Food and Bioprocess Technology

, Volume 12, Issue 2, pp 246–254 | Cite as

Deoxynivalenol Decontamination in Raw and Germinating Barley Treated by Plasma-Activated Water and Intense Pulsed Light

  • Dongjie Chen
  • Paul Chen
  • Yanling Cheng
  • Peng Peng
  • Juer Liu
  • Yiwei Ma
  • Yuhuan Liu
  • Roger Ruan
Original Paper


The contamination of barley kernel by Fusarium fungi constitutes a serious problem for malting-related industries. Deoxynivalenol (DON) is a secondary metabolite produced by Fusarium fungi. DON can affect dopaminergic receptors in the human brain; it may cause symptoms such as vomiting, diarrhea, headache, and fever. The aims of this study were to evaluate the DON destruction effect of the intense pulsed light (IPL) and plasma-activated water (PAW) treatments in raw and germinating barley and assess the feasibility for disinfection in the malt industry. Both non-thermal methods degraded DON concentration in germinating barley. IPL treatment significantly reduced (p < 0.05) the DON level of germinating barley samples by 35.5% after 180 pulses in 60 s, and the PAW treatment effectively degraded the DON level by 34.6% in germinating barley in the first 5 min. However, higher barley quality remained for PAW treatment (germination rate: 81–100%) than for the IPL treatment (germination rate: 41–60%). For the raw barley samples, although significant reduction (30.9%) was achieved after 180 pulses of IPL treatment, noticeable quality (germination rate: 20–40%) alteration was observed. Significantly less DON degradation was achieved by the PAW treatment on raw barley than the germinating barley for all times. Overall, these findings suggested that PAW and IPL might potentially be used to reduce DON levels in some malt-related industry applications, and PAW was recommended as a better method than IPL to maintain the barley quality.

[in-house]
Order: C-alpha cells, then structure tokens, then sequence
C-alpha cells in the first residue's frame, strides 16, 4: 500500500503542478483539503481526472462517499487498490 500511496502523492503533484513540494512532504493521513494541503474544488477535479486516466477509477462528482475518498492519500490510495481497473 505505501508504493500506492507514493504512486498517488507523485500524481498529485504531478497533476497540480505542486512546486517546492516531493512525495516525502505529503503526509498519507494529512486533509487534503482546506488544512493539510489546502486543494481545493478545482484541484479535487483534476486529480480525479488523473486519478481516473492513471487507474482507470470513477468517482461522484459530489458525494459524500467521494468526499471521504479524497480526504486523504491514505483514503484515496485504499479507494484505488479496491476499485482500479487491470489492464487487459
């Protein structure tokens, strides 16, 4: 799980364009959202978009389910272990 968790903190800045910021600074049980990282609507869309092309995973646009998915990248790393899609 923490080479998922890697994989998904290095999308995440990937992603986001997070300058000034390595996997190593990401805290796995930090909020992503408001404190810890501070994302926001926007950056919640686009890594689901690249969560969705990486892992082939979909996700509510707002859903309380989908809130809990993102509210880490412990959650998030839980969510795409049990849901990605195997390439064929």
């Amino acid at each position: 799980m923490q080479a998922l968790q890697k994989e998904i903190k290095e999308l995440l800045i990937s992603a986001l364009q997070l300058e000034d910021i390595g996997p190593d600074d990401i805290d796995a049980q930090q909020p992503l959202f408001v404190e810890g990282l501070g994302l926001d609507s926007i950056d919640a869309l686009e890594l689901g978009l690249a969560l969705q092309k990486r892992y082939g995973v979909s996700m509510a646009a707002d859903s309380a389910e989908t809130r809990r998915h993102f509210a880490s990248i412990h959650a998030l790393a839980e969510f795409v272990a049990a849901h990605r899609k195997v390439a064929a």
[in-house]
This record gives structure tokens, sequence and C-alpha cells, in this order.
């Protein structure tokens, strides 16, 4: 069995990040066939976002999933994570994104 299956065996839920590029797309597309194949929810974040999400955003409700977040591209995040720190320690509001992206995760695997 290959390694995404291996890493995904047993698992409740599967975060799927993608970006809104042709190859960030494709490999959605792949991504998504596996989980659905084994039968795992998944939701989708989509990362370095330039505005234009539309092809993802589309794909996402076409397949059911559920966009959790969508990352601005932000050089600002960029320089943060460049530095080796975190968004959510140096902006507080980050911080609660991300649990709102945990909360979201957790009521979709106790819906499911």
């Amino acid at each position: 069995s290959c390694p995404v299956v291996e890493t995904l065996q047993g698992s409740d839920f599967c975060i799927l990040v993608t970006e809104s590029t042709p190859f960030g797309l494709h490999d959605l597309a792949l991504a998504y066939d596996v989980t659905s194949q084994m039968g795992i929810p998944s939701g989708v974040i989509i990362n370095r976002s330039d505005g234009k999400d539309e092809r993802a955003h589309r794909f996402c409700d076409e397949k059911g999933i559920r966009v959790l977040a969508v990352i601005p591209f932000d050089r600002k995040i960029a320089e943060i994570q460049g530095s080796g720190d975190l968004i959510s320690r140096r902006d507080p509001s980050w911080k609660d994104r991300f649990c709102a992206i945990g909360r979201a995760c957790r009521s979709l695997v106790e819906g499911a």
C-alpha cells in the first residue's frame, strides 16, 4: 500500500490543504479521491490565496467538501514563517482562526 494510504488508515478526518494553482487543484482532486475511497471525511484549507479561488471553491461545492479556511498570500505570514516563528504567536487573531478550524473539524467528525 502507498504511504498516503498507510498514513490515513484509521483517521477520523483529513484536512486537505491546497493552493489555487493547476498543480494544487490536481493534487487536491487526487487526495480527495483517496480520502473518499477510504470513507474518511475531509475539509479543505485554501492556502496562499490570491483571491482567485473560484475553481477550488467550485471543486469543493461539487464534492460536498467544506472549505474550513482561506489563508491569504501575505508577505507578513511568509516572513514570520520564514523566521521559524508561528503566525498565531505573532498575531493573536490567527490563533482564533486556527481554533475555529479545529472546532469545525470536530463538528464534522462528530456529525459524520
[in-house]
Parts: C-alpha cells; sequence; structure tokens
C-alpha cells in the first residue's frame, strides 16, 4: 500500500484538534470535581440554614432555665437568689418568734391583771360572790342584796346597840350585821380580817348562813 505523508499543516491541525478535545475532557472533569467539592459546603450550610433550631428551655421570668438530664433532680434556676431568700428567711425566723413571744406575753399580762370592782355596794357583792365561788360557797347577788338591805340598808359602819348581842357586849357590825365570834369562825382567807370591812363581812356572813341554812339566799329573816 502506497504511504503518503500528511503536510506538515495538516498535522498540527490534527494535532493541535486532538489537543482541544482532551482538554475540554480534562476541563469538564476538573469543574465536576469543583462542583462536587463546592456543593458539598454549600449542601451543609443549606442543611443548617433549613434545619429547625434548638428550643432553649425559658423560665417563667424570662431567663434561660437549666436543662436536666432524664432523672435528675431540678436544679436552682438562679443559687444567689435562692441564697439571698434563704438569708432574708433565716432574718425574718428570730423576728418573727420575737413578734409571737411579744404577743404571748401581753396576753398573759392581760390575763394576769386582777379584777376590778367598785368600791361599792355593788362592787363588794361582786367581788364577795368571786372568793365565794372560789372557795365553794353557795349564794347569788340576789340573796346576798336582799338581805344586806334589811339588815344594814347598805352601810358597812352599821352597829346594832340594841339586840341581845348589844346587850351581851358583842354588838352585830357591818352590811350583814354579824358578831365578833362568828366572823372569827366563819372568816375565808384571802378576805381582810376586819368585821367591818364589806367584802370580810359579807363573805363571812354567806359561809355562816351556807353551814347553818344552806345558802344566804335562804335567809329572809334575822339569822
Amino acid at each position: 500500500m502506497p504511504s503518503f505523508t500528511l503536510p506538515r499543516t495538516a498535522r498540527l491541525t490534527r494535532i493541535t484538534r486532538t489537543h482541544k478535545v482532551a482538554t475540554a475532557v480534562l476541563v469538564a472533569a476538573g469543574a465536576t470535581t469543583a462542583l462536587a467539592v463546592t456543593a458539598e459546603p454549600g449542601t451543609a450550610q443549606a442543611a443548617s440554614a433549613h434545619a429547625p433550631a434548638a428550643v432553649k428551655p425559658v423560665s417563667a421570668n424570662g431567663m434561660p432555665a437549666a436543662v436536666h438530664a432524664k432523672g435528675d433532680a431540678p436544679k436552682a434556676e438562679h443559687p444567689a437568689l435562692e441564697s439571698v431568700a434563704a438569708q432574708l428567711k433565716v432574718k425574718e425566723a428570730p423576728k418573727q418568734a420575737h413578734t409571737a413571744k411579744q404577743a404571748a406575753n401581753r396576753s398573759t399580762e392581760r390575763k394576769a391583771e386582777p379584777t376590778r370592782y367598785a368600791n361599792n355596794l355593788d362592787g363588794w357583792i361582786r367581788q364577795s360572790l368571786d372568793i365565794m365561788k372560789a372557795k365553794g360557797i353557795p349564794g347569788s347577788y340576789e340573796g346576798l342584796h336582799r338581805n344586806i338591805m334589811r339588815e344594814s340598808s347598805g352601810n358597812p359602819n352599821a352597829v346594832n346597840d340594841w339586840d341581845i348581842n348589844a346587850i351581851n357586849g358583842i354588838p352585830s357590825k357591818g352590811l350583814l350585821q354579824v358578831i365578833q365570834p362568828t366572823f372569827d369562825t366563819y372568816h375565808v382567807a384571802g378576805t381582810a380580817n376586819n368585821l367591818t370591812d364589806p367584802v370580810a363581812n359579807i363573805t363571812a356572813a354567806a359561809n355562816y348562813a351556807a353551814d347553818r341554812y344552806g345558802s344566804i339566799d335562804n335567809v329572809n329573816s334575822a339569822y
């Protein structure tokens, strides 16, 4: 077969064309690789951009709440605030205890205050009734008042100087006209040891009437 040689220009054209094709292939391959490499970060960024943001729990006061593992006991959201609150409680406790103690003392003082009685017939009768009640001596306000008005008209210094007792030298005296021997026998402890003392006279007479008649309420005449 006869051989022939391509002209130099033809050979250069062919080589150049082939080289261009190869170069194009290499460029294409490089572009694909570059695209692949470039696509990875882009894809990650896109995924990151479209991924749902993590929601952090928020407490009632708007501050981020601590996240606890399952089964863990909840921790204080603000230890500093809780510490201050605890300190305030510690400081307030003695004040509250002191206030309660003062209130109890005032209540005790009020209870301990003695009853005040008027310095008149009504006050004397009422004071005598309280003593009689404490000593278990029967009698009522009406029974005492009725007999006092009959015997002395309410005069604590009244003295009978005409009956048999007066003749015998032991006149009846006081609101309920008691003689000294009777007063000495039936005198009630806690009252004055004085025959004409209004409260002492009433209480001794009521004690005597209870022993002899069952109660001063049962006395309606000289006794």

Intense pulsed light Plasma-activated water Barley kernel Deoxynivalenol degradation Non-thermal treatment 



This study was supported in part by a gift from Rahr Malting Co., Minnesota, USA, and University of Minnesota Center for Biorefining. Thanks to Xiang S. Yin of Rahr Malting Co. for assistance with DON analysis and others.


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Copyright information

© Springer Science+Business Media, LLC, part of Springer Nature 2018

Authors and Affiliations

  1. 1.Department of Food Science and NutritionUniversity of MinnesotaTwin CitiesUSA
  2. 2.Department of Bioproducts and Biosystems EngineeringUniversity of MinnesotaTwin CitiesUSA
  3. 3.State Key Laboratory of Food Science and Technology; and MOE Engineering Research Center for Biomass Conversion, Nanchang UniversityNanchangChina

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